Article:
Nora Tynan O’Mahoney

Life
1865-[1904; var. O’Mahony]; b. Whitehall, Clondalkin, Co. Dublin; sis. of Katherine Tynan, m. John O’Mahoney, barrister (d.1904); called by Fr. Brown ‘Irish and Catholic’; novels include Mrs Desmond’s Foster Child (1912); also Una’s Enterprise (1907), ‘a chicken story’ inculcating thrift and poems, The Field of Heaven (1915). IF DIW

[ top ]

References
Stephen Brown
, Ireland in Fiction: A Guide to Irish Novels, Tales, Romances and Folklore [Pt. I] (Dublin: Maunsel 1919), lists novels for juveniles, Una’s Enterprise (1907) [in which girl of good social position maintains her widowed mother, brother and sister by poultry farming, ‘of which much is said’]; and Mrs. Desmond’s Foster Child (1912) [an Irish farmer’s wife switches the child of Anglo-Indian parents in her charge for her own, but confesses when the child is due to return to Indian; Irish atmosphere].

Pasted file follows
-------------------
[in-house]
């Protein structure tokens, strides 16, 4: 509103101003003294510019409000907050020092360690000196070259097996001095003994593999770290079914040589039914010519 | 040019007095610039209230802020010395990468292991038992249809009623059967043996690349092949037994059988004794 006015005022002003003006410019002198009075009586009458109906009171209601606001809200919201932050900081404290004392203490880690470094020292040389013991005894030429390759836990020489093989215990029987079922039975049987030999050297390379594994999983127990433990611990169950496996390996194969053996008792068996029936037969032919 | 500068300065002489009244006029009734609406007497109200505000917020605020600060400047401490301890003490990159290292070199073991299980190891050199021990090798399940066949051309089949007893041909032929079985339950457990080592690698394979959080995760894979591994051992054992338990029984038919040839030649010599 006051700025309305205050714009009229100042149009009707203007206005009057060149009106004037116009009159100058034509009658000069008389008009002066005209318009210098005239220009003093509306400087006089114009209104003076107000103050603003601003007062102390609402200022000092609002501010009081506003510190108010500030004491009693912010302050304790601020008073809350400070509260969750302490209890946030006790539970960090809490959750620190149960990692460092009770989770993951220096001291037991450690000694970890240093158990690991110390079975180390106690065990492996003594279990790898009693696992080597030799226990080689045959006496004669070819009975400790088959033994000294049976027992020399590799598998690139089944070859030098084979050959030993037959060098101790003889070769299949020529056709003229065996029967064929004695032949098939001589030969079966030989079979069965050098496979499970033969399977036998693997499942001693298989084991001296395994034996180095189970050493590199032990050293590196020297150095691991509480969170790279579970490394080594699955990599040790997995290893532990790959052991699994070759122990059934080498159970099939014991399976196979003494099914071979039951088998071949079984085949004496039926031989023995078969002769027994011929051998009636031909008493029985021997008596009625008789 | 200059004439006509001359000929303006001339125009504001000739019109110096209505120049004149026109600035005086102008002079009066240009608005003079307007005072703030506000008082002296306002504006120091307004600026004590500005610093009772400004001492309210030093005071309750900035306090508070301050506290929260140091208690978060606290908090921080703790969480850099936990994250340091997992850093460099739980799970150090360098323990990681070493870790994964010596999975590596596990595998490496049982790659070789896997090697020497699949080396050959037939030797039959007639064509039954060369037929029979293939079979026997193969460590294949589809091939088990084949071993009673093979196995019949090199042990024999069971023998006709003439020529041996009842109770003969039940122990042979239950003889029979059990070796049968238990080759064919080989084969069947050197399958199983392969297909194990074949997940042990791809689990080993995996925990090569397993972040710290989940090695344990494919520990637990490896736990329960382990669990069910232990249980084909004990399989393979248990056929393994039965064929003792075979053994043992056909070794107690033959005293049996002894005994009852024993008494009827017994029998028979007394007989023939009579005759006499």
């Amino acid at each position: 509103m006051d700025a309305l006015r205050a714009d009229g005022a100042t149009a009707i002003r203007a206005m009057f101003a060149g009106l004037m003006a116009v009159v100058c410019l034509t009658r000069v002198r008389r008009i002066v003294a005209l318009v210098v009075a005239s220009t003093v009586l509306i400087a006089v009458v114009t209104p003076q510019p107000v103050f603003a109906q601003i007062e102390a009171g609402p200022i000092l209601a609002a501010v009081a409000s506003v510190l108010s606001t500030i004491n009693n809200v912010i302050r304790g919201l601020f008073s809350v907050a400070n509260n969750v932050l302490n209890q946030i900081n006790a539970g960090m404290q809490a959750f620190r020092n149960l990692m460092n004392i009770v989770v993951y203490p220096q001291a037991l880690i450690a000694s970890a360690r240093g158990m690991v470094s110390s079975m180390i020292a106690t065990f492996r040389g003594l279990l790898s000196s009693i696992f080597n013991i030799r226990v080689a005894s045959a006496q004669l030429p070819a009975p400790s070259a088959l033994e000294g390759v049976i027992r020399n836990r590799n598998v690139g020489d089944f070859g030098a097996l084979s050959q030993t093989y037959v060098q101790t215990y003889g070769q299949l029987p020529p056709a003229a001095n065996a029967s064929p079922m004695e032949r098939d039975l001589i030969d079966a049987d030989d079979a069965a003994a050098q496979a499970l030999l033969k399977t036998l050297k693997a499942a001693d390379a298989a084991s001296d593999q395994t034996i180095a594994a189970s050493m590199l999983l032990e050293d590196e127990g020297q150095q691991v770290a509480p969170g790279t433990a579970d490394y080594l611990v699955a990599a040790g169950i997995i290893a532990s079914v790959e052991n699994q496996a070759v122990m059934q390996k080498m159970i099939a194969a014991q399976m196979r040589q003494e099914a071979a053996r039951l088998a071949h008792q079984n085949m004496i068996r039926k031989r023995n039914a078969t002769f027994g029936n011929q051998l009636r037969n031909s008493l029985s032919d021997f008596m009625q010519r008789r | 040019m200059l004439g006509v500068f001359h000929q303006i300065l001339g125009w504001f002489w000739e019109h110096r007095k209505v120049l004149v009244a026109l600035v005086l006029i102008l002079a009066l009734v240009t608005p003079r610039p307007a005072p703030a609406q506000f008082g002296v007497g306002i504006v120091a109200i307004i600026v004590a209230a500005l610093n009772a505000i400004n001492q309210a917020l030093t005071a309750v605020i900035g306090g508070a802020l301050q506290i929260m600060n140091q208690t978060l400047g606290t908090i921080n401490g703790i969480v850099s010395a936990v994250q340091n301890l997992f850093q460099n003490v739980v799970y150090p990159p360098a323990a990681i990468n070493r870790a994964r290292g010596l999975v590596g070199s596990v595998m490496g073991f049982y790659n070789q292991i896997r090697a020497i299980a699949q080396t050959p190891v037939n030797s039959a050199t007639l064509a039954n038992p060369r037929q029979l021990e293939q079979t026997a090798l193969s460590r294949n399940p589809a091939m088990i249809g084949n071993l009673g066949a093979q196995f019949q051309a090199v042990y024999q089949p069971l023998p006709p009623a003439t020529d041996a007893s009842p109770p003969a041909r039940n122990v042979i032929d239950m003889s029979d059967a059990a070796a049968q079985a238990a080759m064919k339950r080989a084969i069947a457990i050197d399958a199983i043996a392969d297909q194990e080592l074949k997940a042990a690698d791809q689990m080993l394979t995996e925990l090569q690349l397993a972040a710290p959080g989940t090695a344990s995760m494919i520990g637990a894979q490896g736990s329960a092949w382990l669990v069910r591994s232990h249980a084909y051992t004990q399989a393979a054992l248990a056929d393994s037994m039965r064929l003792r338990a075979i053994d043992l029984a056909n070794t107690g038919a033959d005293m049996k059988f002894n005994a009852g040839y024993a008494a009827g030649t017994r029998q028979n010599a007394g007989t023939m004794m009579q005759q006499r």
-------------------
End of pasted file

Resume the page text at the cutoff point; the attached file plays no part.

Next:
[ top ]

Desmond Clarke, Ireland in Fiction: A Guide to Irish Novels, Tales, Romances and Folklore [Pt. 2] (Cork: Royal Carbery 1985), adds The Secret of the Yellow Meadows Farm (Dublin n.d.), a children’s story; a stories for and about good little girls.

Belfast Public Library holds The Fields of Heaven (1915).

[ top ]

Notes
What men like: Nora Tynan O’Mahony [sic] writes on short skirts worn by women in the Irish Independent (2 Aug. 1928) where, following a discussion of women’s knees, she warns women “not to forget that men like reticence, far more perhaps than they like power and paint - and legs” (Louise Ryan, Gender, Identity and the Irish Press 1922-1937: Embodying the Nation Lampeter: Edwin Mellen Press 2002, p.56; see Breda Gray [review], Women’s Studies International Forum, Sept.-Oct. 2003, pp.500-01 and Diaspora E-list [Bradford], June 2004.)

[ top ]